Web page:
Customers Impacted: 68,000
How It Could Affect Your Business: Companies that store large quantities of personal or medical information are prime targets for the bad guys.
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Senate of Puerto Rico
Senate of Puerto Rico: State Legislative Body
Risk to Business: 2.223 =Severe
Puerto Rico’s Senate announced Wednesday that it was the target of a cyberattack that disabled its internet provider, phone system and official online page Senate President José Luis Dalmau said in a statement that there is no evidence that hackers were able to access sensitive information belonging to employees, contractors or consultants, although the incident is still under investigation.
Individual Impact: No specifics about any consumer/employee PII or financial data loss were available at press time.
Customers Impacted: Unknown
How It Could Affect Your Business Cyberattacks of government agencies have been ramping up in recent months without the impetus of added tension in Eastern Europe.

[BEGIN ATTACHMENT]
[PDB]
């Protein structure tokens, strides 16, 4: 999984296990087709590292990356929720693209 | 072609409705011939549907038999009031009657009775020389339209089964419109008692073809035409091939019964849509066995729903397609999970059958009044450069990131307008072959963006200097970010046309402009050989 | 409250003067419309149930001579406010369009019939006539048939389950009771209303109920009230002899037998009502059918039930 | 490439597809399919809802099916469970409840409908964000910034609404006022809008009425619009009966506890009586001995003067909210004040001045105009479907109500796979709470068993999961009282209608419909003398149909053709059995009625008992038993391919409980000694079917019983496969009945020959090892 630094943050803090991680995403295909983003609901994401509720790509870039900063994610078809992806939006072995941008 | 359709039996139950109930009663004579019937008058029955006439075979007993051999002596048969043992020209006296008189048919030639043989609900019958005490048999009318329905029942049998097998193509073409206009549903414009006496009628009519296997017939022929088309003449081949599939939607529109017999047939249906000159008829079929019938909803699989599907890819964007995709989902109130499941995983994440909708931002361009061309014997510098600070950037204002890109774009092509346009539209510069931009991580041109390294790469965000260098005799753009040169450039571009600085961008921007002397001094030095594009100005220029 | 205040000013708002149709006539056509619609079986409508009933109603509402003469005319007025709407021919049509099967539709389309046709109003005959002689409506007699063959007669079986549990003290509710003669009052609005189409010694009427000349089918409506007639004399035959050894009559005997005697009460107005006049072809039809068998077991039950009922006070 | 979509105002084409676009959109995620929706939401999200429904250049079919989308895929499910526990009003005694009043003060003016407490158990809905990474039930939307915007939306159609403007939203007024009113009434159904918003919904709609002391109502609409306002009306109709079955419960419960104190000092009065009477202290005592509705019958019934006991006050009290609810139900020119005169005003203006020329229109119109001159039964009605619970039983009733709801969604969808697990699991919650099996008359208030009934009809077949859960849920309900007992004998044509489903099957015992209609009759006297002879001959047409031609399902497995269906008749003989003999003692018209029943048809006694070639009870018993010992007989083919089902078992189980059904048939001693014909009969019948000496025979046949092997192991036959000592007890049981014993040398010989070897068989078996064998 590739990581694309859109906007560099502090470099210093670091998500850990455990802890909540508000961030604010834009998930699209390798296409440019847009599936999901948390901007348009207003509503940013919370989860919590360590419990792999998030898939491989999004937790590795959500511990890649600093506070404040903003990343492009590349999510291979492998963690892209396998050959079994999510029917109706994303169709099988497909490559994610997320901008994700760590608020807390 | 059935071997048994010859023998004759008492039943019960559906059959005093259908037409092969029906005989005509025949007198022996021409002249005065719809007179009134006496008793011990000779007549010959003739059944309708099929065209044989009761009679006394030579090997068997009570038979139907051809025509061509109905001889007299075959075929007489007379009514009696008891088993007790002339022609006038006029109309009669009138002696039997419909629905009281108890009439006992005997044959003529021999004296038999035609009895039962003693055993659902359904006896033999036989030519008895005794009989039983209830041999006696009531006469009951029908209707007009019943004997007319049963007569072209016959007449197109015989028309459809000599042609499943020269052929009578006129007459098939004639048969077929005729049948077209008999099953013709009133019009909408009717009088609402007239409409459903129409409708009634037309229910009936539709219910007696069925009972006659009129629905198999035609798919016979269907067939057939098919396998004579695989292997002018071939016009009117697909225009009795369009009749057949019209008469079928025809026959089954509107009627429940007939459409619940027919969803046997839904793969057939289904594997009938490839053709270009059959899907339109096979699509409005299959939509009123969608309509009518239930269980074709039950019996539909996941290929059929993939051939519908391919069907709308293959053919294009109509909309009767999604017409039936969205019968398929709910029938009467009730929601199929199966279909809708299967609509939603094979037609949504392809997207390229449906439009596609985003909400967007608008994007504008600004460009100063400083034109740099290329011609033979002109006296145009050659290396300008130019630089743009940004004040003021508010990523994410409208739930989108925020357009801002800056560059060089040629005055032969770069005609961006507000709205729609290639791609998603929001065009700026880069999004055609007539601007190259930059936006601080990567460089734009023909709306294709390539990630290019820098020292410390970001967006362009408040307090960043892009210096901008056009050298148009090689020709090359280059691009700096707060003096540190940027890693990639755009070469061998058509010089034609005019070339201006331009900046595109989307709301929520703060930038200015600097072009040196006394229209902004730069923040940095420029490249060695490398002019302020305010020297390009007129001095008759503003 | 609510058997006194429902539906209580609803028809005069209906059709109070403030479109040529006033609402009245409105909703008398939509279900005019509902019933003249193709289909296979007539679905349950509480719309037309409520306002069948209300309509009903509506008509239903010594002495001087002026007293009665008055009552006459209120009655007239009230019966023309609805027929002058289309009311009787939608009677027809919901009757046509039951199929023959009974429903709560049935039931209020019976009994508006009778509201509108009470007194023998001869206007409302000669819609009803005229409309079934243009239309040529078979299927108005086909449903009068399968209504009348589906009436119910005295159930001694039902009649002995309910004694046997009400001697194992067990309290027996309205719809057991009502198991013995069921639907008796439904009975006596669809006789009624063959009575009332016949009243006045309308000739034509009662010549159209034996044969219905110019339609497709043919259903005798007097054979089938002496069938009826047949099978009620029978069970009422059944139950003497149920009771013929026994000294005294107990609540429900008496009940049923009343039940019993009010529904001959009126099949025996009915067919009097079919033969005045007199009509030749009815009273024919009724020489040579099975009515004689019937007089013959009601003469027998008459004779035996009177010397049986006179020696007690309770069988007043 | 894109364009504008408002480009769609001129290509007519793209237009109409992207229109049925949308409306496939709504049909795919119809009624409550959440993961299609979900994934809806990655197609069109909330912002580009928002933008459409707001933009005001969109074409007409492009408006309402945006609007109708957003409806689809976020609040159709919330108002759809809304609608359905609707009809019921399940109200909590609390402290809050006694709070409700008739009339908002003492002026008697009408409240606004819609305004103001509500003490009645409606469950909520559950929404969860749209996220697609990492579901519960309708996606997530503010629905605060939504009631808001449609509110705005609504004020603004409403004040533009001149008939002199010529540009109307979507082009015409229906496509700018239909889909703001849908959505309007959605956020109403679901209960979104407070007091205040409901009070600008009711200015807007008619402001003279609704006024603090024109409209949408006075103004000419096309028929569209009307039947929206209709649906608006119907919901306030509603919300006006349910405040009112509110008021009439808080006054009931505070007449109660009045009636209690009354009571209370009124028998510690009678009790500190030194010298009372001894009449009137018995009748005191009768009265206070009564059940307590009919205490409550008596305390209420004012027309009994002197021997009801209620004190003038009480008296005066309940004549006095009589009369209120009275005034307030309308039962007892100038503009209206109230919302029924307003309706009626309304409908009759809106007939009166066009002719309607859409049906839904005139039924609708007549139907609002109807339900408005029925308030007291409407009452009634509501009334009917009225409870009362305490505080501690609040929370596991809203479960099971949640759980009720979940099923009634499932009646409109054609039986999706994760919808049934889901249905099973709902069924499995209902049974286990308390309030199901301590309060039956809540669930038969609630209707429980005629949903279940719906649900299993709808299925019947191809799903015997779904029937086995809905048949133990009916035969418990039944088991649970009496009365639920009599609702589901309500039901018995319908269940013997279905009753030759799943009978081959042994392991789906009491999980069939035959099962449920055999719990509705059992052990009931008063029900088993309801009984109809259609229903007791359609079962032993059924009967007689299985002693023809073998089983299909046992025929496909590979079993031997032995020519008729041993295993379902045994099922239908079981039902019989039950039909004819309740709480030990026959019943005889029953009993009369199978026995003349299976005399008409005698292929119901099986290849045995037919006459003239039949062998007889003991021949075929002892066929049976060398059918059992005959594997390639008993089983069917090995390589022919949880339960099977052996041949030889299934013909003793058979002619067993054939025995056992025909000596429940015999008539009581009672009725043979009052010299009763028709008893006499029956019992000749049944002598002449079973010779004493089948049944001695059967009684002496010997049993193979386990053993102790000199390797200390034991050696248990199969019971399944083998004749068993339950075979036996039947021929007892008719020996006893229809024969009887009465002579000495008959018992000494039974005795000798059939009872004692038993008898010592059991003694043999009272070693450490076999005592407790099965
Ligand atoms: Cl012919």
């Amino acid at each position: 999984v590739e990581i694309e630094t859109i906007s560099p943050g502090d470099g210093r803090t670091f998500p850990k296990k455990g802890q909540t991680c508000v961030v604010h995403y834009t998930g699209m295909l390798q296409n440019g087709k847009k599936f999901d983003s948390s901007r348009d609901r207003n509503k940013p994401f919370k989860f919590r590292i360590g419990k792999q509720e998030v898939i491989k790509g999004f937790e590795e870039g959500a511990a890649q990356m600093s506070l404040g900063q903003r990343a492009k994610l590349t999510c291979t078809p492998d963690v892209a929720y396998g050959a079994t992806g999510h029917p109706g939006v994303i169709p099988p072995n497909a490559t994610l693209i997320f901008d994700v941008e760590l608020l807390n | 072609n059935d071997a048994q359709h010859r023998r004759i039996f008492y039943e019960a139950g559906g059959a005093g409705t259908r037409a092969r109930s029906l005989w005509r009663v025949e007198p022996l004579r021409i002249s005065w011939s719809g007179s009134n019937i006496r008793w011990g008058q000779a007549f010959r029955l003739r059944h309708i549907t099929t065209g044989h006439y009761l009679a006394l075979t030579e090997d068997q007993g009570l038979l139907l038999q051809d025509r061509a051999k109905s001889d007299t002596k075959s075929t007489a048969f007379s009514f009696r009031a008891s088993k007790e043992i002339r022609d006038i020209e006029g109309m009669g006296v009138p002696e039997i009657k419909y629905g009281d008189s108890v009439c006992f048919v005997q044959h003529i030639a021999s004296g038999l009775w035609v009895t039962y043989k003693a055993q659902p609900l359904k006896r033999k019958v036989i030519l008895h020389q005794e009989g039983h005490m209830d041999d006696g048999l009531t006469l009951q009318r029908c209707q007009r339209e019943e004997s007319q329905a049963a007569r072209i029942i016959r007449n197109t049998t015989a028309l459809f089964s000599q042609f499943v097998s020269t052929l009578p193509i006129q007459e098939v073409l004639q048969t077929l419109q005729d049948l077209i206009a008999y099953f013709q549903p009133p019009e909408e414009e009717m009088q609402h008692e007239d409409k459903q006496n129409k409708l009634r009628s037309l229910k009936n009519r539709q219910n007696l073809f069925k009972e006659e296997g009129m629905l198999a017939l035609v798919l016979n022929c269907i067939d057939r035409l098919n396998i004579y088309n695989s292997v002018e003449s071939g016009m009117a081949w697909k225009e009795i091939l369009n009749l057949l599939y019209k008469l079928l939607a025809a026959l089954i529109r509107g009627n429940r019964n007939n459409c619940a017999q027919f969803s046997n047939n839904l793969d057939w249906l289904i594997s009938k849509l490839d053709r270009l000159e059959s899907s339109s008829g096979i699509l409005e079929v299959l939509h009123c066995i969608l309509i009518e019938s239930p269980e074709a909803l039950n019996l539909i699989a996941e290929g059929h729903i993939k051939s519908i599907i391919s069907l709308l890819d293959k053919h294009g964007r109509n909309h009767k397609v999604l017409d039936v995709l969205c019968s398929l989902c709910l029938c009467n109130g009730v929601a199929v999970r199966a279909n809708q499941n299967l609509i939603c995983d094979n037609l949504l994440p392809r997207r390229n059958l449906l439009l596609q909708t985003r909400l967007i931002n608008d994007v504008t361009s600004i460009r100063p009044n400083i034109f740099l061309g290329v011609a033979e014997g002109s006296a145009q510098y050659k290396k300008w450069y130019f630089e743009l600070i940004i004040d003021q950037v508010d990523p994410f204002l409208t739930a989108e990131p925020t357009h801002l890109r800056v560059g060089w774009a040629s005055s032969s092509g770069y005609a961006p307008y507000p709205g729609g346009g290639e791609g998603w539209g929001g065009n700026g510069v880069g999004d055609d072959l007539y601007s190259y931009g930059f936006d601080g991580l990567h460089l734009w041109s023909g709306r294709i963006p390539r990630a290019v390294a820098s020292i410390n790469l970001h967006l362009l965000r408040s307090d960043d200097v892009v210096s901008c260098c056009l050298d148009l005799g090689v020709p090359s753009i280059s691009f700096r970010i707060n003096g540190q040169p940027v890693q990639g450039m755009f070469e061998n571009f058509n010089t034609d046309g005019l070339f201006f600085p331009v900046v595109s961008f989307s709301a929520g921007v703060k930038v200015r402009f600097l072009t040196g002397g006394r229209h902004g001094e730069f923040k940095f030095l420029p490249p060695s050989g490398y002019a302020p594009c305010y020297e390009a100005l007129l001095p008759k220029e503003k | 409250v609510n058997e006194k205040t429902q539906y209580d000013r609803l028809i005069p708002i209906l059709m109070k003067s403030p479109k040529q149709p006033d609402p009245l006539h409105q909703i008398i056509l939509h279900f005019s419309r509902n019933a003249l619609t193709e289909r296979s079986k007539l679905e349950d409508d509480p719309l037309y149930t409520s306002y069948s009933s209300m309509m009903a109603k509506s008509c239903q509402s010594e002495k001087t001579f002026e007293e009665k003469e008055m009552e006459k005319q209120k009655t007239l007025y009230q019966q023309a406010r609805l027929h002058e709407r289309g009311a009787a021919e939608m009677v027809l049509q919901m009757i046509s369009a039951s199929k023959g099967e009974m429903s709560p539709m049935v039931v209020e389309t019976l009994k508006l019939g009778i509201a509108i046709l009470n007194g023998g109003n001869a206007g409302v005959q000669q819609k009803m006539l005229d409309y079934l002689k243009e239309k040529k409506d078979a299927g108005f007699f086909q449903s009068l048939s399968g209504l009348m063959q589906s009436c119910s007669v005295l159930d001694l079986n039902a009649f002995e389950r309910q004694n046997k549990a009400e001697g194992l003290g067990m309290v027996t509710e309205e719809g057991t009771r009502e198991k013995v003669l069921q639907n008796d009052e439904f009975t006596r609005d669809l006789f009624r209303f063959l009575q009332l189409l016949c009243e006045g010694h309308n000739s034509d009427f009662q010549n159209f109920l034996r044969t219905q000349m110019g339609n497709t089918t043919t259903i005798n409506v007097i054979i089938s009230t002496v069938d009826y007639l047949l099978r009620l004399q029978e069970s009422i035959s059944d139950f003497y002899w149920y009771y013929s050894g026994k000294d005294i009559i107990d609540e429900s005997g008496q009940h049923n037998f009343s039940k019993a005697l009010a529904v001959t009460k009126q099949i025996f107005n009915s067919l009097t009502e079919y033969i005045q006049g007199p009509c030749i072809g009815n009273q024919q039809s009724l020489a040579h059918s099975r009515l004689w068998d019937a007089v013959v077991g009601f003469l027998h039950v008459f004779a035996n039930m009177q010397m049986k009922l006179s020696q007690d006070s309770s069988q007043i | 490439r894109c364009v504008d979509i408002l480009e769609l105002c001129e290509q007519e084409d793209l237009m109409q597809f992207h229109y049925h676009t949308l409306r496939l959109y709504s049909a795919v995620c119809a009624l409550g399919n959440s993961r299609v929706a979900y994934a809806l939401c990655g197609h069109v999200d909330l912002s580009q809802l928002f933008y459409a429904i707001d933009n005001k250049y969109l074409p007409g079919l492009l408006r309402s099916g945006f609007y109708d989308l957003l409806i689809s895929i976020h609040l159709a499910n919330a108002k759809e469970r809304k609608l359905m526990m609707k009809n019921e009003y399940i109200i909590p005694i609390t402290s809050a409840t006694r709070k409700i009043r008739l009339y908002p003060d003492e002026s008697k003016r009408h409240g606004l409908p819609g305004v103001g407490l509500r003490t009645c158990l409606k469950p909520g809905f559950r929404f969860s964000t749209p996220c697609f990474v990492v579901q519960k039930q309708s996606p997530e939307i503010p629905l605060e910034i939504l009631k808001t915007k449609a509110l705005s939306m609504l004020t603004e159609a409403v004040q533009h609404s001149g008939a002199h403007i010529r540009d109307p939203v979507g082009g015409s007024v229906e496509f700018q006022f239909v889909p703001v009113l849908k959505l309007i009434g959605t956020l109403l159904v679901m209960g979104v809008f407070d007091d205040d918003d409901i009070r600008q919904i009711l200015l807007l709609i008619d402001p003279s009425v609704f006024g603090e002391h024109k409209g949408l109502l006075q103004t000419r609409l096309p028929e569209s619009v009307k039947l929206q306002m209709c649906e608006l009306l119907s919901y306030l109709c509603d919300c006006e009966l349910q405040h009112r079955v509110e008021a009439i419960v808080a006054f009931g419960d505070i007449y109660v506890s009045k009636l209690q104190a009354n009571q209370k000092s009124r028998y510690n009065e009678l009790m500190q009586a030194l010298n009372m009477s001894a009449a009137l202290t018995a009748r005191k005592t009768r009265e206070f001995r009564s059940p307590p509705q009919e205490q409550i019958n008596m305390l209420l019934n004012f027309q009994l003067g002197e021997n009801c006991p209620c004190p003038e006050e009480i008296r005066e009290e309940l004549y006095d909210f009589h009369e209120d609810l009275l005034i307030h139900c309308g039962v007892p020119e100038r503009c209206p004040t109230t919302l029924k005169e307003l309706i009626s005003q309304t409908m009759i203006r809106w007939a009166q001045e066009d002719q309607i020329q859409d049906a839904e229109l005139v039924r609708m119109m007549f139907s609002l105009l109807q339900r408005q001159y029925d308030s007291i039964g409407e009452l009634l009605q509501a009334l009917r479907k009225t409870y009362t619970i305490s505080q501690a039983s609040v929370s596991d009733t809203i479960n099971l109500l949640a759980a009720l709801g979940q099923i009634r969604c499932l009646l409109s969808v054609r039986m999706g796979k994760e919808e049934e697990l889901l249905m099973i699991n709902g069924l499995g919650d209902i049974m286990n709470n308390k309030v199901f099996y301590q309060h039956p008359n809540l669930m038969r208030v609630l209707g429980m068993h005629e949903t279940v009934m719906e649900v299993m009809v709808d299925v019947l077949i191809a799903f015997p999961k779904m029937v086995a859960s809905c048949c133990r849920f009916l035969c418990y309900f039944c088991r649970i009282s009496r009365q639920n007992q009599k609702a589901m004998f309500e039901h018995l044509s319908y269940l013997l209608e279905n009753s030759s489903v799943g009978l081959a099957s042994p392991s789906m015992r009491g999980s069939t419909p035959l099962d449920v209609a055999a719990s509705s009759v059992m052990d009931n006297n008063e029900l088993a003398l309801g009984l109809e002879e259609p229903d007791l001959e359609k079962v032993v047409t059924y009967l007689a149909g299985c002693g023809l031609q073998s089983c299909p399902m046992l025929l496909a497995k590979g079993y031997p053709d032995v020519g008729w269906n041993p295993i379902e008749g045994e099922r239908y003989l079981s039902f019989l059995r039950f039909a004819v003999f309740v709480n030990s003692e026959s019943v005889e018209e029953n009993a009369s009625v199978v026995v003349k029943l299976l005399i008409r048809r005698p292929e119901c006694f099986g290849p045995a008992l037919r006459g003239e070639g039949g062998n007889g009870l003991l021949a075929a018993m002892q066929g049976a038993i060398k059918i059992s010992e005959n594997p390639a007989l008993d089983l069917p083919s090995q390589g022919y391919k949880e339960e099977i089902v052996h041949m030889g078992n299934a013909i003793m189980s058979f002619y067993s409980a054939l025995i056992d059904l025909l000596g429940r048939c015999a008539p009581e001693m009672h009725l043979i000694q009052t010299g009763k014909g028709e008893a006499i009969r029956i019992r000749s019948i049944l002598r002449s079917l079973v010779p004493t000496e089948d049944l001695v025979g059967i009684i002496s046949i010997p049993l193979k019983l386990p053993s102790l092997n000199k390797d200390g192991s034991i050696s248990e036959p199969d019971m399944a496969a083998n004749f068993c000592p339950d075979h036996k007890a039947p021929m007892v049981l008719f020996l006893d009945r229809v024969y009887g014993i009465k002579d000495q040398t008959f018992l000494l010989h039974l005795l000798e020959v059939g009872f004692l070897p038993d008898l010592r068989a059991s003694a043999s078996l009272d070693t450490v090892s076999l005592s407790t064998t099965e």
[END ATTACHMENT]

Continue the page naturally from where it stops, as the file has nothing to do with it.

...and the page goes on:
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Kings County Public Health Department
Kings County California Public Health Department: Local Government Agency
Risk to Business: 2.711= Moderate
Kings County, California announced that the security flaw in its public webserver made limited information on COVID-19 cases available on the internet. The misconfiguration has been chalked up to a negligent third-party contractor. Discovered in mid-November 2021, officials say that the flaw was in place starting on February 15, 2021, and was corrected on December 6, 2021.
Individual Risk: 2.701= Moderate
In a statement, the county said that names, dates of birth, addresses and COVID-related health information for county COVID-19 cases was among the data that was available to view. They’ve set up a dedicated call center to answer questions from the public.
Customers Impacted: Unknown
How It Could Affect Your Business Misconfiguration incidents due to employee or contractor negligence are just as expensive and damaging as cybercrime when regulators get finished with companies that have them.